Doctor Bob (Robert Holbrook Smith, 1879-1950) was one of the co-founders of Alcoholics Anonymous (AA), along with Bill Wilson (Bill W.). He is considered one of the key figures in the development and early history of AA.
Doctor Bob was a physician from Akron, Ohio and he struggled with alcoholism for many years. He had tried various methods to stop drinking, including institutionalization and the then-popular "belladonna cure" (a treatment that involved injecting large amounts of the drug belladonna), but nothing seemed to work.
In 1935, he met Bill Wilson, who was also an alcoholic and had recently had a transformative experience that he believed had led to his own recovery. Together, they began working with other alcoholics in Akron, using the principles and methods that had helped Bill achieve sobriety.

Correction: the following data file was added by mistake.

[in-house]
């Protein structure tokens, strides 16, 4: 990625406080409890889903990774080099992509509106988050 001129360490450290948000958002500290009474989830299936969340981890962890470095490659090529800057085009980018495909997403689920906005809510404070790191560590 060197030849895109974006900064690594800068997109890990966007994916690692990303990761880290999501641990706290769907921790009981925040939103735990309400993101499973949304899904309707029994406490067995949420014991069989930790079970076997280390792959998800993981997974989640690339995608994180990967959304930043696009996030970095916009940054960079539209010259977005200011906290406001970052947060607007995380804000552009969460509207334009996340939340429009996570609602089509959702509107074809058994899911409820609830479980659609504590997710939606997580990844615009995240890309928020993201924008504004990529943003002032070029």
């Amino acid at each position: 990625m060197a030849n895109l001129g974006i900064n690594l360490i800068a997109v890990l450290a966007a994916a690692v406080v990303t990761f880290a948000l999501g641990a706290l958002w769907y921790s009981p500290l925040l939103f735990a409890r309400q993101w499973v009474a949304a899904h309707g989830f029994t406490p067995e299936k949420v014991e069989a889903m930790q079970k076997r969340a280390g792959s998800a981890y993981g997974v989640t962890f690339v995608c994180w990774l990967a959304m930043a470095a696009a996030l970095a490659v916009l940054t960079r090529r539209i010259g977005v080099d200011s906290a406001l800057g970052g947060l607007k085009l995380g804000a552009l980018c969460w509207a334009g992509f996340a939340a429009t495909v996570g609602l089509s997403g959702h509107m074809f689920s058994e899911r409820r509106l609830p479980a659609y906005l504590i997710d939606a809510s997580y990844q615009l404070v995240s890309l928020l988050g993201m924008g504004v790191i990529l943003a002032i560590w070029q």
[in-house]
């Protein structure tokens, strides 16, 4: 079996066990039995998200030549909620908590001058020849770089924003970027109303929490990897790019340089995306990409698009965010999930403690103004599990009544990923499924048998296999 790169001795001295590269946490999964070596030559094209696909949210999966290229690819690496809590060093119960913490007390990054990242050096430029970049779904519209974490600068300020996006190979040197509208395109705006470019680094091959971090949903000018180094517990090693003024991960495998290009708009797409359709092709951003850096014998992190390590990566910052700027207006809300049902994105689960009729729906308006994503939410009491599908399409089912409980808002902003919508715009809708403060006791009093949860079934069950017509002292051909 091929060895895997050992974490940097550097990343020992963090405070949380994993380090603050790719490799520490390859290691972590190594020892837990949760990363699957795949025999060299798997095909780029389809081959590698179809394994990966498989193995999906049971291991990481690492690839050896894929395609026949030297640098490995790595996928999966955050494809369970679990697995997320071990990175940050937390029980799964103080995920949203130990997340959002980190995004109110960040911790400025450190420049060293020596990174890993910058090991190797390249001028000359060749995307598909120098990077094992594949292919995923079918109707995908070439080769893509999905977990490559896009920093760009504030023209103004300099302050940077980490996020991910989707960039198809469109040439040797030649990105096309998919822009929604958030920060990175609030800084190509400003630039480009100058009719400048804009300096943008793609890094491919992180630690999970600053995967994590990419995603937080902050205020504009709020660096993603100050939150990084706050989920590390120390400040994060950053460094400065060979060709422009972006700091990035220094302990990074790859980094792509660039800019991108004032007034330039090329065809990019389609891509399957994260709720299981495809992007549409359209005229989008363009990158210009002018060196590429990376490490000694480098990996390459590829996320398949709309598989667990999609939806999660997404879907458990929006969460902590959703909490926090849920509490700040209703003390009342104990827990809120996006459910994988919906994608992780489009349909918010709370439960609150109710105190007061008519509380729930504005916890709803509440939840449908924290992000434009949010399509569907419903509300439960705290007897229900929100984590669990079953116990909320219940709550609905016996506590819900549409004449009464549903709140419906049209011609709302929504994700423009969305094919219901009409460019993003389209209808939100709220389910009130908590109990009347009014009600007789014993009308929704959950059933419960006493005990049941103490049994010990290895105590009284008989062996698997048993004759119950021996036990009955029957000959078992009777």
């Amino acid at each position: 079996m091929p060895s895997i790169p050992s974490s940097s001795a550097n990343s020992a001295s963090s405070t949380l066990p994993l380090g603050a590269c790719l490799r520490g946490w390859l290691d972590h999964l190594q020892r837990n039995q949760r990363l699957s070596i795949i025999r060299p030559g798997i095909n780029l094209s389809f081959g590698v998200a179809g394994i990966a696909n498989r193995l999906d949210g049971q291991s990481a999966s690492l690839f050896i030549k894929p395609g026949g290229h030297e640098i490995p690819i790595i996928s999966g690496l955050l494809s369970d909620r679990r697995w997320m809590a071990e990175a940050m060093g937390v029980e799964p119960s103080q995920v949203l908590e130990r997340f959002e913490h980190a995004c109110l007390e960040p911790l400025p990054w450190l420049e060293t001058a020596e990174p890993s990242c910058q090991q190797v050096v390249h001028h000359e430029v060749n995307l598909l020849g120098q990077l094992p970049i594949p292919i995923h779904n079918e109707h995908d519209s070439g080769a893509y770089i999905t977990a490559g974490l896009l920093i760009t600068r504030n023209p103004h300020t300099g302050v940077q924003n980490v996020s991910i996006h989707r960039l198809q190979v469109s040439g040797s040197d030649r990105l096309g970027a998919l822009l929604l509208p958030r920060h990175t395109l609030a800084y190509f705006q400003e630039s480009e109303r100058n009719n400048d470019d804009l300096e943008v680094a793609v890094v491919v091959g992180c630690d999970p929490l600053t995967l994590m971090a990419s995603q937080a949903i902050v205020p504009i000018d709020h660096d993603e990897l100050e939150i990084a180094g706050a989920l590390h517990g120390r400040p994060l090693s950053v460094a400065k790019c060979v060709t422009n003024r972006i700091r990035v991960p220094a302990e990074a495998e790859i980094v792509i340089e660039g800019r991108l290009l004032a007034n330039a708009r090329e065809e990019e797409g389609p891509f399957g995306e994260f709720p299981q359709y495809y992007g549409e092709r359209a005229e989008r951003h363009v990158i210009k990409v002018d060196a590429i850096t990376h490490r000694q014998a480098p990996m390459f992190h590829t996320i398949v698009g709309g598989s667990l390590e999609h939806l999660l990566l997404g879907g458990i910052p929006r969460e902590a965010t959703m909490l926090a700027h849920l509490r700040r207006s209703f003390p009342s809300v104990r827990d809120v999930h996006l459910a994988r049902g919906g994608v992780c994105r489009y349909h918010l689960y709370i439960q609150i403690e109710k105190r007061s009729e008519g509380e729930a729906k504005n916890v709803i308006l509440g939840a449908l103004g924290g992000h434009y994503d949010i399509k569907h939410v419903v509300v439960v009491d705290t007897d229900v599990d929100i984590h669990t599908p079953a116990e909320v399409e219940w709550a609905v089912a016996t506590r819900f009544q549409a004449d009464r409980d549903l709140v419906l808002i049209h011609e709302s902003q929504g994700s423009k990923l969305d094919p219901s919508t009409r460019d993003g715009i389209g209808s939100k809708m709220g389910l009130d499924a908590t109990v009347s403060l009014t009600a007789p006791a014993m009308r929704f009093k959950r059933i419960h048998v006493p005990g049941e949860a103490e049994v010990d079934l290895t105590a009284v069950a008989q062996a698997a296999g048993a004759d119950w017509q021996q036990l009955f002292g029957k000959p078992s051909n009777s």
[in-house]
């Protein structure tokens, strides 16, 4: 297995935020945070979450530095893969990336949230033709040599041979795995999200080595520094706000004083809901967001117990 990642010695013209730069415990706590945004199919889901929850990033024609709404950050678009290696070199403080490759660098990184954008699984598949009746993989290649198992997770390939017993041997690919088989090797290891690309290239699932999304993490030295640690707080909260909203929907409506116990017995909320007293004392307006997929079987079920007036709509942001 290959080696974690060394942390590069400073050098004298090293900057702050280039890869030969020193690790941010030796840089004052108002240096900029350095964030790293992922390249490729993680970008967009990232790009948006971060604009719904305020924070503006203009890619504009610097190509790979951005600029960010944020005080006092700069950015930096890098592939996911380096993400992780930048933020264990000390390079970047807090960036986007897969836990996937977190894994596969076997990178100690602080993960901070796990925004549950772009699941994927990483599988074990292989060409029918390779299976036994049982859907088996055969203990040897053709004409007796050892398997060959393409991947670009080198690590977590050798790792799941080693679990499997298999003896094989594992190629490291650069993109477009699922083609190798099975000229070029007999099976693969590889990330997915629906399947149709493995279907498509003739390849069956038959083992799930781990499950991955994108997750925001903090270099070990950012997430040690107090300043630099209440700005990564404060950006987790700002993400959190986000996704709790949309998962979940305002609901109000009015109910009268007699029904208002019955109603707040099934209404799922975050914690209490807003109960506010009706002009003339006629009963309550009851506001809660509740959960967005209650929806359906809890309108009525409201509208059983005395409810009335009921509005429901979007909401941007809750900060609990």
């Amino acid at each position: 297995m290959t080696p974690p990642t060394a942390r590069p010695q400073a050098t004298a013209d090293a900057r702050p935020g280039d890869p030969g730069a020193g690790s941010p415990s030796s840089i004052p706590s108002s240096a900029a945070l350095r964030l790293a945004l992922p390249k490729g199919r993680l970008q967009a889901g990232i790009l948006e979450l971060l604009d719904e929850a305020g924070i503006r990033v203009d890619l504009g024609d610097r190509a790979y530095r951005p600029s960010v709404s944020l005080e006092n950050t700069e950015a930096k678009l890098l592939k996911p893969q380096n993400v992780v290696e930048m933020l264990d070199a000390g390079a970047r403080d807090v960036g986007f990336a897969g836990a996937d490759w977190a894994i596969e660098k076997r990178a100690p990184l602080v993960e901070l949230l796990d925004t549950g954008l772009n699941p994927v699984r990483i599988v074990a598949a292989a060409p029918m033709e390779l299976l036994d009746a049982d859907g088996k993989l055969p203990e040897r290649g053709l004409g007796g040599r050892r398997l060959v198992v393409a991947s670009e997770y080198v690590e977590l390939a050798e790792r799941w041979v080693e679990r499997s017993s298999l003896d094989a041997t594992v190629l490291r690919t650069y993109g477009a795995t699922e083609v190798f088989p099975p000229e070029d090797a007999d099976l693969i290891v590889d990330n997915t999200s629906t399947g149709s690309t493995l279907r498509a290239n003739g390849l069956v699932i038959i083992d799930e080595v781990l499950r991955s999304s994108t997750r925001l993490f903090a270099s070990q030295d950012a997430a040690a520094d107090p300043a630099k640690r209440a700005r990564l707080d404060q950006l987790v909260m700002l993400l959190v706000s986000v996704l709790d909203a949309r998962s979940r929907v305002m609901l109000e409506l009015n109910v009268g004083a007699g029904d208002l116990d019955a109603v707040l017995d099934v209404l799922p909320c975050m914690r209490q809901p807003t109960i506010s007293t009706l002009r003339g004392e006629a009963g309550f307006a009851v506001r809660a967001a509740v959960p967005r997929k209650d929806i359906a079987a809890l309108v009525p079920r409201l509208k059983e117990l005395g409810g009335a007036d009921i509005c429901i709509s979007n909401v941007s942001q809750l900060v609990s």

Doctor Bob played a crucial role in the early development of AA, helping to establish the first AA group in Akron and working with Bill to create the 12 Steps program. He also helped to spread the AA message to other parts of the United States and was instrumental in the establishment of the first AA groups outside of Akron.
Doctor Bob himself achieved long-term sobriety and remained active in AA until his death in 1950. He is remembered as a compassionate and dedicated AA member, who devoted his life to helping others overcome alcoholism. The Akron group of AA, which he co-founded, still exists today and is the longest continuously-meeting AA group in the world.
Doctor Bob is still considered a strong figure in the recovery community and his legacy continues in the many lives he has touched through the program of Alcoholics Anonymous.